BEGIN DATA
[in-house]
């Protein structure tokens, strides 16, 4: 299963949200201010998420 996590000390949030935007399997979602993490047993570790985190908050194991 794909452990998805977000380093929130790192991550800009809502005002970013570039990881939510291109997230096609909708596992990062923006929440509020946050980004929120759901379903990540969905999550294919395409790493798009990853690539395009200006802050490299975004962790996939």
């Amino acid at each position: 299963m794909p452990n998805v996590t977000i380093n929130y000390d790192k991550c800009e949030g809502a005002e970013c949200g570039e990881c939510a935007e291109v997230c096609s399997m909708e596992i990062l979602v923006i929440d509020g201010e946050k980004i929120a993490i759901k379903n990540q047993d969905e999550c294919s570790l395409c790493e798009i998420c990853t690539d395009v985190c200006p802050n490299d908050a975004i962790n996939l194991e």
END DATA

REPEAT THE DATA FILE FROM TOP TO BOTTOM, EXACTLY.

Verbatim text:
[in-house]
């Protein structure tokens, strides 16, 4: 299963949200201010998420 996590000390949030935007399997979602993490047993570790985190908050194991 794909452990998805977000380093929130790192991550800009809502005002970013570039990881939510291109997230096609909708596992990062923006929440509020946050980004929120759901379903990540969905999550294919395409790493798009990853690539395009200006802050490299975004962790996939």
């Amino acid at each position: 299963m794909p452990n998805v996590t977000i380093n929130y000390d790192k991550c800009e949030g809502a005002e970013c949200g570039e990881c939510a935007e291109v997230c096609s399997m909708e596992i990062l979602v923006i929440d509020g201010e946050k980004i929120a993490i759901k379903n990540q047993d969905e999550c294919s570790l395409c790493e798009i998420c990853t690539d395009v985190c200006p802050n490299d908050a975004i962790n996939l194991e």